The Victorian Parliament recently passed the Workplace Safety Legislation Amendment (Workplace Manslaughter and Other Matters) Bill 2019 (Bill), to introduce a new offence of ‘industrial manslaughter’ under section 39G of the Occupational Health and Safety Act 2004 (Vic) (OHS Act).
The Bill comes just months after the national “Review of the model WHS laws: Final report” delivered 34 recommendations aimed at improving clarity and consistency in the application and enforcement of the model laws across Australia. The review ultimately found the model laws have been operating as Parliament intended, although some changes are needed.
The delivery of the Report is said to have fuelled expectations of the wider community, being that when a person is killed at work due to the negligence of their employer, then that employer must be held responsible, in the same way as any other person who commits manslaughter.
With 24 workplace deaths having occurred across Victoria in 2018-19, the new legislation aims to fill an apparent “gap” in the law, which until now has allowed employers to avoid criminal prosecution where they have allegedly contributed to a workplace death. The purpose of the new legislation however is said not to be to inspire acts of retribution, but to further incentivise employers to allocate sufficient training and resources to workplace safety, which in turn, aims to reduce Australia’s workplace death toll.
Employers should therefore ensure they are informed and prepared for the introduction of the new legislation, which is due to commence by 1 July 2020. Failure to do so could result in new maximum penalties under the OHS Act, including, at worst, possible jail time. The imposition is not limited to an organisation itself, meaning individuals in positions of responsibility, such as company directors and senior managers, must be aware of the situations in which they could be held personally liable.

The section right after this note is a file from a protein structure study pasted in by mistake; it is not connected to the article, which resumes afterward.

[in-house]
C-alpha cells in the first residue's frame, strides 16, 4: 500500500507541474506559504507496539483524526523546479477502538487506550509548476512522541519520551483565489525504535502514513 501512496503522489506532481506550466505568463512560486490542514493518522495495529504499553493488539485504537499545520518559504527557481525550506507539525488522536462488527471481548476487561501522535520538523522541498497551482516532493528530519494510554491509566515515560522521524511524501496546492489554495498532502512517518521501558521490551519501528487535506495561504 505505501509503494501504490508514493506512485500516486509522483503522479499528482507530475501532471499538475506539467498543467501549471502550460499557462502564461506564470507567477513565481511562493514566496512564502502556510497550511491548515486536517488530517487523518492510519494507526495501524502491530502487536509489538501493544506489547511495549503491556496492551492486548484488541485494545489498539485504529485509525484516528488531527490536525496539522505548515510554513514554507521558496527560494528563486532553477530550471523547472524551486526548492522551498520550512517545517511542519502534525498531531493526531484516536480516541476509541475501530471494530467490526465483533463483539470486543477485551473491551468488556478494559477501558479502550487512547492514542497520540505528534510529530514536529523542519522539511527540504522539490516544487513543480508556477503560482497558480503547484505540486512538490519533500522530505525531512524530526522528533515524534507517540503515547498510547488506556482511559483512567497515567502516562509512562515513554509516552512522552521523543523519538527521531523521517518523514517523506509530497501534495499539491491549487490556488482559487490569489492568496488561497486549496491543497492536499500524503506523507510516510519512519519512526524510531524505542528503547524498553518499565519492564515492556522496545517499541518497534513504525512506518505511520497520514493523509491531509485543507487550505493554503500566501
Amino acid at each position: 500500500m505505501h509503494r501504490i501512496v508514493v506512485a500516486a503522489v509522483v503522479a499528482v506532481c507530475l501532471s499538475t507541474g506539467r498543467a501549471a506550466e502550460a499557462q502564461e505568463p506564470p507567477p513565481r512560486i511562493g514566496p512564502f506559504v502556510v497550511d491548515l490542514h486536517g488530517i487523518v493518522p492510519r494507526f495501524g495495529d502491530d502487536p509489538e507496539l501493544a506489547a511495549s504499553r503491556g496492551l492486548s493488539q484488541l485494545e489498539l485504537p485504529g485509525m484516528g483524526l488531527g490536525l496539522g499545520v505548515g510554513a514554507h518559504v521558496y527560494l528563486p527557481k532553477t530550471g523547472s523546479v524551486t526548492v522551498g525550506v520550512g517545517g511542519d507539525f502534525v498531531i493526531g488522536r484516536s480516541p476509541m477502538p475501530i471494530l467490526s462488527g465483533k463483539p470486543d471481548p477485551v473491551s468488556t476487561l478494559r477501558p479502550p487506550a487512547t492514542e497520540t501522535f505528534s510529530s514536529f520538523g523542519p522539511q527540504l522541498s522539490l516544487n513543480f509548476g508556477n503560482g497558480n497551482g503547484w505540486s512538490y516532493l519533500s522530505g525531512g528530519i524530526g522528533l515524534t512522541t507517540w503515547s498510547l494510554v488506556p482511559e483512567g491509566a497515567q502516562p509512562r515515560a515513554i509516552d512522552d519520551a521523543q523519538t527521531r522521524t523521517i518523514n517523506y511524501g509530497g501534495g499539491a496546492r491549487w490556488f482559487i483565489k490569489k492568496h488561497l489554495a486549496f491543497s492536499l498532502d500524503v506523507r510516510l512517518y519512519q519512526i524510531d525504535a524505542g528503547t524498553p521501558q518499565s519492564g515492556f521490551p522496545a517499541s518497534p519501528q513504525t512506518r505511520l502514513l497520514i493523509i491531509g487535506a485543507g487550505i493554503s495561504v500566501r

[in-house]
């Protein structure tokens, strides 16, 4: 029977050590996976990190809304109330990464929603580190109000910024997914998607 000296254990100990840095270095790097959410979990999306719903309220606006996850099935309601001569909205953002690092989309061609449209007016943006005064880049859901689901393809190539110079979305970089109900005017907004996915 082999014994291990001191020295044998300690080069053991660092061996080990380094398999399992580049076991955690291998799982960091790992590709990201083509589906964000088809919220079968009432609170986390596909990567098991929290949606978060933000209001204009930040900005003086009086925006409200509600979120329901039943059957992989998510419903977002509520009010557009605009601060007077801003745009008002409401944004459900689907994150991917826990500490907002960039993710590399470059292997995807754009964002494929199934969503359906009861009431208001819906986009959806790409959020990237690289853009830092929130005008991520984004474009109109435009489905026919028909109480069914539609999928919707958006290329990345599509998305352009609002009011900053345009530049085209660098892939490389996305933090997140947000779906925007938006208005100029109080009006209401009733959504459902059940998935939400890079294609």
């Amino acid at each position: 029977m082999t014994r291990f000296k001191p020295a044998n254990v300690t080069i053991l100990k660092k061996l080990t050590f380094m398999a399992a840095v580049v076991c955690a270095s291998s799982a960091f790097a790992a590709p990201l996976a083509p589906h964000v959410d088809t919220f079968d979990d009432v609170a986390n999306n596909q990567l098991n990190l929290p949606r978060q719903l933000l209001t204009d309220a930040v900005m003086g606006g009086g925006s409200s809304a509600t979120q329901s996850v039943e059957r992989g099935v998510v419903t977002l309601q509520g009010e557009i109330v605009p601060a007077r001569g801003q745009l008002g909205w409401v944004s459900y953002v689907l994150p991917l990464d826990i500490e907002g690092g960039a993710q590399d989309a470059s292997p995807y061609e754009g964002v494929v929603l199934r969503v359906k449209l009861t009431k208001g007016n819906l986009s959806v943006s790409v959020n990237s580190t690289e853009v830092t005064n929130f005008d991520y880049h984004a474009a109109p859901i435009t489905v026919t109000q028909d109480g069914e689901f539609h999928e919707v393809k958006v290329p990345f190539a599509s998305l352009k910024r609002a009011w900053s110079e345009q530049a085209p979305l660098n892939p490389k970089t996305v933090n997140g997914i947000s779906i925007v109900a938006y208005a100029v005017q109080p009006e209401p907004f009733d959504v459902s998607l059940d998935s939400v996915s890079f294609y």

Under the new section 39G of the OHS Act, a person, a body corporate, an unincorporated body or association or a partnership, including government entities and officers of these entities (but not employees or volunteers), must not engage in negligent ‘conduct’ that is in breach of an ‘applicable duty’ they owe to another person, and which causes the death of that person.
An ‘applicable duty’ refers to the duties already owed by persons under Part 3 of the OHS Act, such as employers, officers, and the self-employed, and includes duties such as the duty of an employer to, so far is as reasonably practicable, provide and maintain for its employees a working environment that is safe and without risks to health. Notably, an applicable duty does not extend to the duties owed by employees under section 25 of the OHS Act, such as the employee’s duty to take reasonable care for their own health and safety while at work, and for the health and safety of persons who may be affected by the employee’s acts or omissions at a workplace.
An applicable duty also does not extend to duties of employees relating to reckless endangerment under section 32 of the OHS Act, which otherwise prohibits persons (without lawful excuse) from recklessly engaging in conduct that places or may place another person in the workplace in danger of serious injury.